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Weekly VAT News - 11/09/2017


Cussens: property planning is an abuse of law – AGO
In Cussens, AG Michal Bobek has considered whether the leasing of Irish holiday homes was an abuse of law. Although Member States have embraced the abuse of law principle “with a passion”, he notes that its true nature has remained “hazy and unexplored”. In this case, the taxpayer made a “first supply” of holiday properties by leasing them to a connected party. The leases were cancelled a month later and the properties sold to third parties (VAT exempt on the basis that the first supply had already taken place). In the AG’s Opinion, this was an example of an abuse of law. The structure resulted in a “tax advantage” which was contrary to the purpose of the VAT Directives, as the leases did not result in the properties “leaving the production process”. They were entered into with a related party, lasted only a short time, and were in any event subject to a leaseback. The “essential aim” of the leases (not the broader commercial objective of selling the properties) appeared to be achieving that advantage. The Irish tax authorities were entitled to apply abuse of law even though the facts pre-dated Halifax, and even in the absence of national legislation on abuse of law principles. They were therefore entitled to ignore the leases and treat the third party sales as subject to VAT as if they were "first supplies". To discuss the case, please contact Ben Tennant on 0121 695 5828.

Avon Cosmetics: UK’s derogation for direct sales endorsed by AG
Avon representatives (who are not normally VAT-registered) purchase goods from Avon Cosmetics and sell them to consumers. In order to ensure that this direct selling model does not result in profits on retail sales escaping VAT, HMRC obtained a derogation allowing it to direct companies like Avon to account for VAT on the retail price: the company might sell goods for 75, but had to account for VAT on a final selling price of 100. Avon claimed that this derogation was being operated unfairly, in that it failed to take into account products which Avon representatives purchased for demonstration purposes. Avon was expected to account for output tax on the representatives' retail sales, but did not get any credit for input tax in relation to products consumed in the individual retail businesses. In AG Michal Bobek’s Opinion, however, the UK’s derogation is valid. The derogation does not refer to notional input tax, and it is not meant to reflect precisely what would happen if Avon representatives were VAT-registered. This does not mean that the derogation breaches fiscal neutrality or proportionality. The UK's failure to refer to notional input tax when seeking the derogation was irrelevant, as the existence of such VAT would have been obvious. In the AG’s Opinion, Avon’s claim for overpaid VAT should therefore be rejected. To discuss the case or its implications, please contact Matt Davies on 0121 696 8559.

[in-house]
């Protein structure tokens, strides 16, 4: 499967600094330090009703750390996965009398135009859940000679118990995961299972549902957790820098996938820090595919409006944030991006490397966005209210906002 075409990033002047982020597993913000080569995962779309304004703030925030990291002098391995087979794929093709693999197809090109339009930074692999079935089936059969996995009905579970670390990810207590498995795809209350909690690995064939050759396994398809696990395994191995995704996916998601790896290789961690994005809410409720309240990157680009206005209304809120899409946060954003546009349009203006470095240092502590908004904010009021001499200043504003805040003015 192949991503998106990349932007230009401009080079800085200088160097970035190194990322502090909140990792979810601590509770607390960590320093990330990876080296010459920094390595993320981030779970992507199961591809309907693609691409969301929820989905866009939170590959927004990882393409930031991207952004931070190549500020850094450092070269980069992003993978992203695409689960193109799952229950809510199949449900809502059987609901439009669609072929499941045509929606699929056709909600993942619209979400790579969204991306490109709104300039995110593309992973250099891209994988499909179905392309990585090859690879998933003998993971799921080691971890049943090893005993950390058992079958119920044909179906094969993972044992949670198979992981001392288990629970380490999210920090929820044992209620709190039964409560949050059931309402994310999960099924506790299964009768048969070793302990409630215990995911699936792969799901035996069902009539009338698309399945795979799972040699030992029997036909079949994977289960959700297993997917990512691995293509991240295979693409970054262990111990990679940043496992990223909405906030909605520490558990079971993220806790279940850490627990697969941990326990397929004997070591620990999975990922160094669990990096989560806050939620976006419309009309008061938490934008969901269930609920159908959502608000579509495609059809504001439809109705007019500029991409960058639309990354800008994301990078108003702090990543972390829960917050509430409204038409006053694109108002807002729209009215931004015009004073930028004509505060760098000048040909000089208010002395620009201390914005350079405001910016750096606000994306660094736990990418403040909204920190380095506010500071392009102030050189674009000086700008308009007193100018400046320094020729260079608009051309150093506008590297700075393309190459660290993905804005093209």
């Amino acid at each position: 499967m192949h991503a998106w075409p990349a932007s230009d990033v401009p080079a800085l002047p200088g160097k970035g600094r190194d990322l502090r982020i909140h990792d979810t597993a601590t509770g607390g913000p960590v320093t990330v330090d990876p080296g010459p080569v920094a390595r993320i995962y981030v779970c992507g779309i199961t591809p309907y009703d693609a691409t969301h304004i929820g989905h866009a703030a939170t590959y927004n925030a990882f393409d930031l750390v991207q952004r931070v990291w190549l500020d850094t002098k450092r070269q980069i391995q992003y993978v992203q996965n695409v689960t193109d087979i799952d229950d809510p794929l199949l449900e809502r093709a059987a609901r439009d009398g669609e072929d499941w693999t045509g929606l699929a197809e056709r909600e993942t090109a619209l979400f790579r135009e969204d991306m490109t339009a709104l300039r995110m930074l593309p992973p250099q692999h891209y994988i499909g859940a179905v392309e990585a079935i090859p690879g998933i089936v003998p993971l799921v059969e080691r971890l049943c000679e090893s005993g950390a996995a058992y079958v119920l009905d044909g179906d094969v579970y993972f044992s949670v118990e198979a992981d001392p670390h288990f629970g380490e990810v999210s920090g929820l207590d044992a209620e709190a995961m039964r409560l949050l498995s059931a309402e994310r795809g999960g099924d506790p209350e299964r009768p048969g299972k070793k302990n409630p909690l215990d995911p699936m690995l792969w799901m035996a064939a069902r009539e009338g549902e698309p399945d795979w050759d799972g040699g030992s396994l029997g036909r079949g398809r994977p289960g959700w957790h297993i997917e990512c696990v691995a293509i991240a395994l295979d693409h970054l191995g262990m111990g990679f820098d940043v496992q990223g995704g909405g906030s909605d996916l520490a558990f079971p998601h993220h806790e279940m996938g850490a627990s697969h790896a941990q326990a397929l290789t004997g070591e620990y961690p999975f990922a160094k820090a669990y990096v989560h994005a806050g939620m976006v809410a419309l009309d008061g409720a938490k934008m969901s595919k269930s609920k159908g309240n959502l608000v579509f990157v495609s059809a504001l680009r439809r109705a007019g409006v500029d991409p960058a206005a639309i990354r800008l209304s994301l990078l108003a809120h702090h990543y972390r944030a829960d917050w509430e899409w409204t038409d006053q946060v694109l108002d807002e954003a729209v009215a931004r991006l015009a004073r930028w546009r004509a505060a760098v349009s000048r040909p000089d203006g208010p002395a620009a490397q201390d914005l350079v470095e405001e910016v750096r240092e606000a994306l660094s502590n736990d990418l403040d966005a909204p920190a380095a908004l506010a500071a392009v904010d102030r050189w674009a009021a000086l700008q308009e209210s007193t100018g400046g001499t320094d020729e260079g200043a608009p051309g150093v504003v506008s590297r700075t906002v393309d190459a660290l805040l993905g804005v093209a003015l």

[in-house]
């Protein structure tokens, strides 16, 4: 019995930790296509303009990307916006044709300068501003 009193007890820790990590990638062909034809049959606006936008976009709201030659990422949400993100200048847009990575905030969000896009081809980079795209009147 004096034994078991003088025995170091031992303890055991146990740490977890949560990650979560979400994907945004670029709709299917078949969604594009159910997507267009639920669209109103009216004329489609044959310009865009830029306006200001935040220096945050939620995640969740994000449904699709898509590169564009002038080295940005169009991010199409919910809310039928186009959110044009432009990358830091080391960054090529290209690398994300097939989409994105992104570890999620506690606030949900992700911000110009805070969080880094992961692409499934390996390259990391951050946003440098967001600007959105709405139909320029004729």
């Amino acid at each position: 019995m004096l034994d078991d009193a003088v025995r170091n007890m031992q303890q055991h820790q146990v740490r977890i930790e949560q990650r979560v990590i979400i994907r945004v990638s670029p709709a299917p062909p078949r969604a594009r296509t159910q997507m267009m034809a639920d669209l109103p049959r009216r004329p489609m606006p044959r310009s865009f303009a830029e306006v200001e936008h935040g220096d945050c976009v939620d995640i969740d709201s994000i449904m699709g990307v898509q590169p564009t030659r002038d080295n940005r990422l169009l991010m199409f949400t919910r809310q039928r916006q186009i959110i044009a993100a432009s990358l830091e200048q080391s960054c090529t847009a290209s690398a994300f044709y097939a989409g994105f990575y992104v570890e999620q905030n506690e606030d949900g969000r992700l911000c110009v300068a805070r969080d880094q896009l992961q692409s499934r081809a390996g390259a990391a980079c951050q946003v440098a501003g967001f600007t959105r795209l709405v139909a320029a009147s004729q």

Pienkowski: Polish rules on travellers breach proportionality & fiscal neutrality
Travellers from non-EU countries are permitted to a VAT refund on goods that they take back home in their luggage. Poland, concerned that small operators would apply these provisions incorrectly, applied a minimum turnover condition to the scheme, or required the use of authorised operators. In AG Yves Bot’s Opinion in Pienkowski, Poland’s additional conditions breached the principles of fiscal neutrality and proportionality. Poland’s attitude, that the risk of error and fraud was higher in small operators “does not seem… to be in the least convincing.” Therefore, travellers purchasing goods from Mr Pienkowski should be entitled to a VAT refund. To discuss the case, please contact David Walters on 0113 292 1552.

DBriefs webcast: SAF-T And Other E-Audit Developments
On Wednesday 13 September at 12.00 BST/13.00 CEST there is a webcast titled SAF-T And Other E-Audit Developments. From the tax management and tax accounting series, and hosted by Daniel Lyons, our panel of experts will discuss the growing trend for tax authorities to request large volumes of detailed information from businesses for processing and e-auditing tax returns, especially for VAT. This includes looking at the OECD’s Standard Audit File for Tax (SAF-T), and approaches being adopted in Europe. To register, click here.



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